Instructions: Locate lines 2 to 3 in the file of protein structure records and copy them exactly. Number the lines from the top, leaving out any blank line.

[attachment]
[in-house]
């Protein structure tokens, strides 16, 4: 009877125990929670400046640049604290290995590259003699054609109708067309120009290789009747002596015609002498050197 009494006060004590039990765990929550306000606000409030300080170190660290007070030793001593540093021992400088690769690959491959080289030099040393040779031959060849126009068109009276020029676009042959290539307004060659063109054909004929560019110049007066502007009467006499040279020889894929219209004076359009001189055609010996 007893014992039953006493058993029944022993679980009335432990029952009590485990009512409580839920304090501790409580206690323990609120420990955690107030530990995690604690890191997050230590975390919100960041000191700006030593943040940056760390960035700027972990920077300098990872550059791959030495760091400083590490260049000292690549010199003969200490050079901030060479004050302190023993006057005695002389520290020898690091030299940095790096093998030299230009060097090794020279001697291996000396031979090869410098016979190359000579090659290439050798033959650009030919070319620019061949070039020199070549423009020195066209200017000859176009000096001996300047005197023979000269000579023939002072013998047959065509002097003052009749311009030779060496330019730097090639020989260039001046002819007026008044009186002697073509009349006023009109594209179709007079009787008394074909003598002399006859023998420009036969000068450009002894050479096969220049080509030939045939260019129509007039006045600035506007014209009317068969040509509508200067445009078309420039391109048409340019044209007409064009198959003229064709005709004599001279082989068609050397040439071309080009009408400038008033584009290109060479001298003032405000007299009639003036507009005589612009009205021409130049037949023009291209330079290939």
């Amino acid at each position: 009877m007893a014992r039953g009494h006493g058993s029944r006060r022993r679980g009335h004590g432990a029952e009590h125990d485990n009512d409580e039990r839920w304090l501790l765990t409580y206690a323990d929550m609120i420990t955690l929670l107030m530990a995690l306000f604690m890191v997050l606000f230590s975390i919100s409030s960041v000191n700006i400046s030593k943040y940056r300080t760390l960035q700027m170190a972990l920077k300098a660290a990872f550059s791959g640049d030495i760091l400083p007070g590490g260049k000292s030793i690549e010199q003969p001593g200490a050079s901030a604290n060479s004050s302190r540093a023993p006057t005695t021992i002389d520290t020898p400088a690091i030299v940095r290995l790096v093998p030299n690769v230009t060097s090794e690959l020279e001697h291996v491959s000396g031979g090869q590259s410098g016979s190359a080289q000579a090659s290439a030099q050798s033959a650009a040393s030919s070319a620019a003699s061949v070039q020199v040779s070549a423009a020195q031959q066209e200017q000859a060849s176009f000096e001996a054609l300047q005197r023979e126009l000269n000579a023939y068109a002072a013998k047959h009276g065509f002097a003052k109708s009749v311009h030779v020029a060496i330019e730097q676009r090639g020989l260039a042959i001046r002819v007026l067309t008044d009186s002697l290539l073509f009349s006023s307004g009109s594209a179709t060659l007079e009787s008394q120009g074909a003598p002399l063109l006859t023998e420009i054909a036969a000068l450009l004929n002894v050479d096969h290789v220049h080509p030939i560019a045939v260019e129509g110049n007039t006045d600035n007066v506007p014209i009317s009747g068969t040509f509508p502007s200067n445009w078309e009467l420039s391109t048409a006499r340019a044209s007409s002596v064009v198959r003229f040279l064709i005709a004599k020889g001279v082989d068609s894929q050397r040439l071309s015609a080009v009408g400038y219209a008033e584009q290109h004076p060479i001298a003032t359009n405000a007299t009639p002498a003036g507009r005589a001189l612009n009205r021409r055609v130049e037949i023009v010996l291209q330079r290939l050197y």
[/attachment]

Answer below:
């Protein structure tokens, strides 16, 4: 009877125990929670400046640049604290290995590259003699054609109708067309120009290789009747002596015609002498050197 009494006060004590039990765990929550306000606000409030300080170190660290007070030793001593540093021992400088690769690959491959080289030099040393040779031959060849126009068109009276020029676009042959290539307004060659063109054909004929560019110049007066502007009467006499040279020889894929219209004076359009001189055609010996 007893014992039953006493058993029944022993679980009335432990029952009590485990009512409580839920304090501790409580206690323990609120420990955690107030530990995690604690890191997050230590975390919100960041000191700006030593943040940056760390960035700027972990920077300098990872550059791959030495760091400083590490260049000292690549010199003969200490050079901030060479004050302190023993006057005695002389520290020898690091030299940095790096093998030299230009060097090794020279001697291996000396031979090869410098016979190359000579090659290439050798033959650009030919070319620019061949070039020199070549423009020195066209200017000859176009000096001996300047005197023979000269000579023939002072013998047959065509002097003052009749311009030779060496330019730097090639020989260039001046002819007026008044009186002697073509009349006023009109594209179709007079009787008394074909003598002399006859023998420009036969000068450009002894050479096969220049080509030939045939260019129509007039006045600035506007014209009317068969040509509508200067445009078309420039391109048409340019044209007409064009198959003229064709005709004599001279082989068609050397040439071309080009009408400038008033584009290109060479001298003032405000007299009639003036507009005589612009009205021409130049037949023009291209330079290939």
């Amino acid at each position: 009877m007893a014992r039953g009494h006493g058993s029944r006060r022993r679980g009335h004590g432990a029952e009590h125990d485990n009512d409580e039990r839920w304090l501790l765990t409580y206690a323990d929550m609120i420990t955690l929670l107030m530990a995690l306000f604690m890191v997050l606000f230590s975390i919100s409030s960041v000191n700006i400046s030593k943040y940056r300080t760390l960035q700027m170190a972990l920077k300098a660290a990872f550059s791959g640049d030495i760091l400083p007070g590490g260049k000292s030793i690549e010199q003969p001593g200490a050079s901030a604290n060479s004050s302190r540093a023993p006057t005695t021992i002389d520290t020898p400088a690091i030299v940095r290995l790096v093998p030299n690769v230009t060097s090794e690959l020279e001697h291996v491959s000396g031979g090869q590259s410098g016979s190359a080289q000579a090659s290439a030099q050798s033959a650009a040393s030919s070319a620019a003699s061949v070039q020199v040779s070549a423009a020195q031959q066209e200017q000859a060849s176009f000096e001996a054609l300047q005197r023979e126009l000269n000579a023939y068109a002072a013998k047959h009276g065509f002097a003052k109708s009749v311009h030779v020029a060496i330019e730097q676009r090639g020989l260039a042959i001046r002819v007026l067309t008044d009186s002697l290539l073509f009349s006023s307004g009109s594209a179709t060659l007079e009787s008394q120009g074909a003598p002399l063109l006859t023998e420009i054909a036969a000068l450009l004929n002894v050479d096969h290789v220049h080509p030939i560019a045939v260019e129509g110049n007039t006045d600035n007066v506007p014209i009317s009747g068969t040509f509508p502007s200067n445009w078309e009467l420039s391109t048409a006499r340019a044209s007409s002596v064009v198959r003229f040279l064709i005709a004599k020889g001279v082989d068609s894929q050397r040439l071309s015609a080009v009408g400038y219209a008033e584009q290109h004076p060479i001298a003032t359009n405000a007299t009639p002498a003036g507009r005589a001189l612009n009205r021409r055609v130049e037949i023009v010996l291209q330079r290939l050197y």